Special Green Sauce to the Rescue
No time to cook? My solution to last minute, uninspired meals is Special Green Sauce. With a bright, fresh herbal crunch, mellow garlic undertones and a kick of chile, this versatile sauce will wake up the most boring foods. Scrambled eggs or breakfast tacos are transformed with a dollop of Special Green Sauce. Cooked pasta tossed with Special Green Sauce and chopped tomatoes makes an easy and impressive dinner. Stir Special Green Sauce into a pot of black beans and you will never eat them plain again.
Special Green Sauce is my version of a recipe that I found in More Mexican Everyday by Rick Bayless. Over the years I have adjusted the ingredients to make it healthier and streamlined the preparation. I use this recipe as a guideline and frequently improvise new versions depending what is in the garden or refrigerator. I’ve substituted both arugula and baby spinach for the parsley and each batch was still yummy. Adjust the chiles to ratchet up the heat and make this sauce your own.
No Food Processor? No Problem!
I enjoy the coarse texture and ease of green sauce pulsed in a food processor, but this sauce can be made without a food processor. A cutting board and knife is all you really need to finely chop the ingredients before stirring in the seasonings and oil. For a smooth, blended sauce, try using an immersion or traditional blender.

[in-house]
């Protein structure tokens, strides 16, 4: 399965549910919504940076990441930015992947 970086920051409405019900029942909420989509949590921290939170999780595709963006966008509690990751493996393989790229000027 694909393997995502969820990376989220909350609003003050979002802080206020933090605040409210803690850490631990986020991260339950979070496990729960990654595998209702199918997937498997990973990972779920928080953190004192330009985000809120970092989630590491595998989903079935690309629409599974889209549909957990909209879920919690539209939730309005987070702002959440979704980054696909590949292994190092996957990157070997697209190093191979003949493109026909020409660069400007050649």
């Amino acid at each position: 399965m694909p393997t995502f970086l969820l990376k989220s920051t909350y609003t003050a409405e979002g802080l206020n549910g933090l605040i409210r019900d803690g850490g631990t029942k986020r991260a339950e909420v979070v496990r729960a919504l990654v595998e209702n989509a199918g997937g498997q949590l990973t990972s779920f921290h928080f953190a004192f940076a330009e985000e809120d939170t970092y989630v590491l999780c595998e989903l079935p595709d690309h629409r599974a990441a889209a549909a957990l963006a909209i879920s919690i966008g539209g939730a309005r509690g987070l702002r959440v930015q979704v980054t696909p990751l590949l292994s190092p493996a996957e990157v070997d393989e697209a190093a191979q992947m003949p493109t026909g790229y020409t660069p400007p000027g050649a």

Green Sauce is Nothing New
Every culture has their own version – the Italians have pesto, in Argentina, they eat chimichurri– but in our household, we make Special Green Sauce. Give it a try!
Do you have a go-to green sauce? Leave a comment and let me know what ingredients you like in your favorite green sauce.
- 6 unpeeled garlic cloves
- 2-3 serrano or jalapeno chiles
- 2 cups loosely packed cilantro (about 1 bunch)
- 2 cups loosely packed Italian/flat-leaf parsley (about 1 bunch)
- ½ teaspoon Kosher salt
- ½ cup extra-virgin olive oil
Place garlic cloves and chiles in a dry 10-inch skillet and cook over medium heat. Gently toast the cloves and chiles until cloves are softened and the skin of the chiles blisters. Use tongs to turn items while cooking. Remove from heat and allow to cool.
Remove the papery skin from the garlic. Cut off the stem and remove the seeds from the chiles; cut them in ½-pieces.
Wash and spin-dry cilantro and parsley. It’s okay to keep tender stems, but remove any thick or woody stems.
Place garlic and chilies in a food processor and pulse until rice-sized. Add cilantro and parsley and continue to pulse into a chunky mixture of uniform texture.
Add salt and oil, then pulse a few more times until the mixture is a course sauce. Be careful not to over-process at this stage or the olive oil will become bitter.
This recipe makes about 1 ½ cups of sauce and can be stored in the refrigerator for up to two weeks. The olive oil will firm up once it's chilled, so bring it to room temperature before serving or spoon it onto warm foods like pasta or eggs.